Authors: Andries Heyns*, University of Alabama, Kevin Curtin, University of Alabama, Warren du Plessis, University of Pretoria, Mike Kosch, EnviroVision Solutions, Gavin Hough, Envirovision Solutions
Topics: Spatial Analysis & Modeling, Geographic Information Science and Systems, Hazards, Risks, and Disasters
Keywords: Fire, detection, surveillance, MCLP, NSGA-II, GRASS, Gurobi
Session Type: Paper
Start / End Time: 8:00 AM / 9:40 AM
Room: Roosevelt 4, Marriott, Exhibition Level
Presentation File: No File Uploaded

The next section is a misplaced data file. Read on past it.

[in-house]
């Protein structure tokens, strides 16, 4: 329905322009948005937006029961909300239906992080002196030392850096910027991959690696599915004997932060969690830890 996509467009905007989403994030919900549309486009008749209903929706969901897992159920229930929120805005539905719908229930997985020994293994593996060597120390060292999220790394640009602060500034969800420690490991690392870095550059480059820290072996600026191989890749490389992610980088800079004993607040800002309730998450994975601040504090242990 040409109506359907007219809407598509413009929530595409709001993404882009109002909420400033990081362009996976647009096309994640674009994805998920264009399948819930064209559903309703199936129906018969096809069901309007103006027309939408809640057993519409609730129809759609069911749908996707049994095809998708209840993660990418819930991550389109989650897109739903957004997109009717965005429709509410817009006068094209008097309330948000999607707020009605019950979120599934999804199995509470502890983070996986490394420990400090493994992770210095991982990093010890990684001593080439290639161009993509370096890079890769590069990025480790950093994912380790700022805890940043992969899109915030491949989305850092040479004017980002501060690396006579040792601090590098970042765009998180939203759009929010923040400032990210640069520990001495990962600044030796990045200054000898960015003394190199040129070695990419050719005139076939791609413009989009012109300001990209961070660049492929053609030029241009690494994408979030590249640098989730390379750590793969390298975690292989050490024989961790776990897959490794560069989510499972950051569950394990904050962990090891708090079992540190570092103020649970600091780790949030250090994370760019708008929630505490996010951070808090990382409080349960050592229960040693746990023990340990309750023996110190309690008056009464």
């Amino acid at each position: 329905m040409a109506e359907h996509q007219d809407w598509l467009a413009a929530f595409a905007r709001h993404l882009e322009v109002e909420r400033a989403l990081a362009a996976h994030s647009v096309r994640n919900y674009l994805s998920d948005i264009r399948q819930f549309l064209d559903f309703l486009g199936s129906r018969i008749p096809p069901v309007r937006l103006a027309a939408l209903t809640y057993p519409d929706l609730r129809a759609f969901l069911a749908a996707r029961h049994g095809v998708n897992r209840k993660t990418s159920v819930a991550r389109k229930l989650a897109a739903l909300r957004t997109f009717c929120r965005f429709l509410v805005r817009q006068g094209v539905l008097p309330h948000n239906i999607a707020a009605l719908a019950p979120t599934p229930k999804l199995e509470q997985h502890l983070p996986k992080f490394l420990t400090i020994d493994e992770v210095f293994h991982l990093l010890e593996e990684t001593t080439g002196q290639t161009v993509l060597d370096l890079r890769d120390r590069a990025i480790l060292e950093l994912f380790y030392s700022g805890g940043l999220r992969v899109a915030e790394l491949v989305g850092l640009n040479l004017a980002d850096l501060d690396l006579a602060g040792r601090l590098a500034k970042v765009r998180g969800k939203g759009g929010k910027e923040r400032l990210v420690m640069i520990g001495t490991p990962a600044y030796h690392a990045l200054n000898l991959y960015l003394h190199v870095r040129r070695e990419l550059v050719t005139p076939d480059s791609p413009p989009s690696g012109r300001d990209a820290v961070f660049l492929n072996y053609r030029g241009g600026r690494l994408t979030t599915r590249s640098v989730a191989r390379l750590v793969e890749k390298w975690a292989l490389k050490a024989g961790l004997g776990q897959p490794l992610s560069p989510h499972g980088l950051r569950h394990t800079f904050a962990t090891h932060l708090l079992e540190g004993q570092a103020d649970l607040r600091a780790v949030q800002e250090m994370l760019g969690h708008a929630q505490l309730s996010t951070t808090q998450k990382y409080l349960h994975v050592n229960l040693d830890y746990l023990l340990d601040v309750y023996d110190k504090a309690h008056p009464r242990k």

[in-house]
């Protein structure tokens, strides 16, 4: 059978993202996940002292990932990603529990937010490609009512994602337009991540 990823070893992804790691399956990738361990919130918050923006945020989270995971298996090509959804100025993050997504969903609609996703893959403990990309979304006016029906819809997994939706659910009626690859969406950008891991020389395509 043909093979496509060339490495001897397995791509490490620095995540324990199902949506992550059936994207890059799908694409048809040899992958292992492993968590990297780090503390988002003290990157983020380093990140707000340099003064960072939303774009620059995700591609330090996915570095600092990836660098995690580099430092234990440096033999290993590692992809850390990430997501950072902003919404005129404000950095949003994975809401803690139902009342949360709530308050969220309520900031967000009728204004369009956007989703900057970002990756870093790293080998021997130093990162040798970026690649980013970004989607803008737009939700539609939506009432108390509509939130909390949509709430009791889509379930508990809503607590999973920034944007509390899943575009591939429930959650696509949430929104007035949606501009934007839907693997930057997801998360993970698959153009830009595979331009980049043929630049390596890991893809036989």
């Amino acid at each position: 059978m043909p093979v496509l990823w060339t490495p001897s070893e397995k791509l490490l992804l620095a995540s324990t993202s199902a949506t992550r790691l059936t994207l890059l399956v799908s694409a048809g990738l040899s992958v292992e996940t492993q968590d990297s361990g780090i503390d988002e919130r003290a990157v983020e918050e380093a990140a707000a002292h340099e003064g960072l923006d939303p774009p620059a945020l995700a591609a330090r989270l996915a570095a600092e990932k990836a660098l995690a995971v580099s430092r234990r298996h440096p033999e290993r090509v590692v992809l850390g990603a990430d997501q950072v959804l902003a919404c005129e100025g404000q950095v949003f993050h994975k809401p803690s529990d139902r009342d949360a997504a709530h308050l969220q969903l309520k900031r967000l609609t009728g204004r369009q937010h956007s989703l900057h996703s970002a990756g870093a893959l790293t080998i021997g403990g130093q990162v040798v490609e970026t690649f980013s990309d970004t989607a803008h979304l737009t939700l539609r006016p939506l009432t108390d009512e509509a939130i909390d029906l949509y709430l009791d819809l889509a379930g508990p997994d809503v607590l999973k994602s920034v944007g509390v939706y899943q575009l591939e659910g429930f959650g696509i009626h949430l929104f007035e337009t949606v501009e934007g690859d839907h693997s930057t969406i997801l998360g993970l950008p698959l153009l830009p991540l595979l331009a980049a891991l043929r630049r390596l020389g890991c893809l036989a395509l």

Systems of specialised tower-mounted cameras provide an effective means of early forest fire detection. The towers from these systems are sited within vast feasible site placement regions with the aim of maximising system visibility of vulnerable areas. Historically, tower sites have been identified by foresters and locals with intimate knowledge of the terrain and without the aid of computational optimisation tools. However, when moving into vast new territories and without the aid of local knowledge this process becomes cumbersome and daunting. Common terrain features at existing tower sites may, however, provide a guideline for semi-automated candidate site identification. Terrain feature classes - determined using the GRASS geomorphon terrain classification function - at 165 towers from systems in South Africa, Canada and the USA are analysed along with sites proposed by a heuristic optimisation approach. Ridges and peaks are identified as the prevailing common site characteristics and are then exploited to minimise the feasible site search area of an area in South Africa currently monitored by the ForestWatch detection system. Using the reduced search area, the system site selection problem is solved anew and compared to previous optimisation efforts. Furthermore, the number of candidate sites may now be reduced to such an extent that exact optimisation procedures may be used to find optimal system layouts. The results suggest that the approach will result in improved system detection and some components have already been used to determine new tower sites in South Africa.